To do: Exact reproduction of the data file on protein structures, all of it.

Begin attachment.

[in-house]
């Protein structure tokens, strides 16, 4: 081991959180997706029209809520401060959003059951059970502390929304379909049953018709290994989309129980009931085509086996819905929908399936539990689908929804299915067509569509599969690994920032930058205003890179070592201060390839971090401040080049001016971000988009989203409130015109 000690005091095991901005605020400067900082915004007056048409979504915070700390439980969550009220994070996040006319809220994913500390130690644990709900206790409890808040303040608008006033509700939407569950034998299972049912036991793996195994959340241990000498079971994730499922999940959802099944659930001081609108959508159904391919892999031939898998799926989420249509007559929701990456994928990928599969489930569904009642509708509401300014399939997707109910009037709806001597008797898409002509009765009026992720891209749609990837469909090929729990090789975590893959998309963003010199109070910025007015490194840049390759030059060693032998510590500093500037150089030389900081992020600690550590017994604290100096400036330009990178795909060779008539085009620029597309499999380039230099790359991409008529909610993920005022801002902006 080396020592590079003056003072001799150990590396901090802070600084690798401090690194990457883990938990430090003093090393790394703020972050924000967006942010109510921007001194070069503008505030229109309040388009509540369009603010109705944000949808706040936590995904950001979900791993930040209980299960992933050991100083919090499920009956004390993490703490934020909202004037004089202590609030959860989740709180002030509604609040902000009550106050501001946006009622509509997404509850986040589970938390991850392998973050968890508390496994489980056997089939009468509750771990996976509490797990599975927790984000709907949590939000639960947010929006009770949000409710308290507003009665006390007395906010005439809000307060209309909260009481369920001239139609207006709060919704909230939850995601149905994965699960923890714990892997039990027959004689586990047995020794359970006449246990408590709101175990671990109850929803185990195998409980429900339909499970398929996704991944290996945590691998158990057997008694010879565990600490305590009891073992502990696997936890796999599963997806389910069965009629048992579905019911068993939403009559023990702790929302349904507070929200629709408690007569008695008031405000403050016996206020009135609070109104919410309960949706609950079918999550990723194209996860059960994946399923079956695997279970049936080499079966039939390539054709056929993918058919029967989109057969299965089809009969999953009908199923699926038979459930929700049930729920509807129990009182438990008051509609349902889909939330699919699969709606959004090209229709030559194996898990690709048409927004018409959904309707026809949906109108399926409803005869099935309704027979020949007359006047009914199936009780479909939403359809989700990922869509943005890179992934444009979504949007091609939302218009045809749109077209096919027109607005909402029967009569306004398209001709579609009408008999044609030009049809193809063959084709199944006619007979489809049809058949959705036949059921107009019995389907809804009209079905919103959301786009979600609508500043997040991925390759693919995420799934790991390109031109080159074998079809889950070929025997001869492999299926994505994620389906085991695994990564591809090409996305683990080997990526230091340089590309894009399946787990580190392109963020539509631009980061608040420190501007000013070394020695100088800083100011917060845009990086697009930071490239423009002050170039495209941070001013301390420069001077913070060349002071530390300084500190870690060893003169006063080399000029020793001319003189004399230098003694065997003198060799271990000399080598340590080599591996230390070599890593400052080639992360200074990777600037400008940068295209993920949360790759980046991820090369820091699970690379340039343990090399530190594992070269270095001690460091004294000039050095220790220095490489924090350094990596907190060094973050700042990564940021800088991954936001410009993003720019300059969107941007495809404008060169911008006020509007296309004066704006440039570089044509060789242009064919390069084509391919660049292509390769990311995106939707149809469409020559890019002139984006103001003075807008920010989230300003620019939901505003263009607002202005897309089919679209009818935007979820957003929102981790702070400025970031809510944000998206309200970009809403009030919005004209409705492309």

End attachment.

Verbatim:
[in-house]
């Protein structure tokens, strides 16, 4: 081991959180997706029209809520401060959003059951059970502390929304379909049953018709290994989309129980009931085509086996819905929908399936539990689908929804299915067509569509599969690994920032930058205003890179070592201060390839971090401040080049001016971000988009989203409130015109 000690005091095991901005605020400067900082915004007056048409979504915070700390439980969550009220994070996040006319809220994913500390130690644990709900206790409890808040303040608008006033509700939407569950034998299972049912036991793996195994959340241990000498079971994730499922999940959802099944659930001081609108959508159904391919892999031939898998799926989420249509007559929701990456994928990928599969489930569904009642509708509401300014399939997707109910009037709806001597008797898409002509009765009026992720891209749609990837469909090929729990090789975590893959998309963003010199109070910025007015490194840049390759030059060693032998510590500093500037150089030389900081992020600690550590017994604290100096400036330009990178795909060779008539085009620029597309499999380039230099790359991409008529909610993920005022801002902006 080396020592590079003056003072001799150990590396901090802070600084690798401090690194990457883990938990430090003093090393790394703020972050924000967006942010109510921007001194070069503008505030229109309040388009509540369009603010109705944000949808706040936590995904950001979900791993930040209980299960992933050991100083919090499920009956004390993490703490934020909202004037004089202590609030959860989740709180002030509604609040902000009550106050501001946006009622509509997404509850986040589970938390991850392998973050968890508390496994489980056997089939009468509750771990996976509490797990599975927790984000709907949590939000639960947010929006009770949000409710308290507003009665006390007395906010005439809000307060209309909260009481369920001239139609207006709060919704909230939850995601149905994965699960923890714990892997039990027959004689586990047995020794359970006449246990408590709101175990671990109850929803185990195998409980429900339909499970398929996704991944290996945590691998158990057997008694010879565990600490305590009891073992502990696997936890796999599963997806389910069965009629048992579905019911068993939403009559023990702790929302349904507070929200629709408690007569008695008031405000403050016996206020009135609070109104919410309960949706609950079918999550990723194209996860059960994946399923079956695997279970049936080499079966039939390539054709056929993918058919029967989109057969299965089809009969999953009908199923699926038979459930929700049930729920509807129990009182438990008051509609349902889909939330699919699969709606959004090209229709030559194996898990690709048409927004018409959904309707026809949906109108399926409803005869099935309704027979020949007359006047009914199936009780479909939403359809989700990922869509943005890179992934444009979504949007091609939302218009045809749109077209096919027109607005909402029967009569306004398209001709579609009408008999044609030009049809193809063959084709199944006619007979489809049809058949959705036949059921107009019995389907809804009209079905919103959301786009979600609508500043997040991925390759693919995420799934790991390109031109080159074998079809889950070929025997001869492999299926994505994620389906085991695994990564591809090409996305683990080997990526230091340089590309894009399946787990580190392109963020539509631009980061608040420190501007000013070394020695100088800083100011917060845009990086697009930071490239423009002050170039495209941070001013301390420069001077913070060349002071530390300084500190870690060893003169006063080399000029020793001319003189004399230098003694065997003198060799271990000399080598340590080599591996230390070599890593400052080639992360200074990777600037400008940068295209993920949360790759980046991820090369820091699970690379340039343990090399530190594992070269270095001690460091004294000039050095220790220095490489924090350094990596907190060094973050700042990564940021800088991954936001410009993003720019300059969107941007495809404008060169911008006020509007296309004066704006440039570089044509060789242009064919390069084509391919660049292509390769990311995106939707149809469409020559890019002139984006103001003075807008920010989230300003620019939901505003263009607002202005897309089919679209009818935007979820957003929102981790702070400025970031809510944000998206309200970009809403009030919005004209409705492309």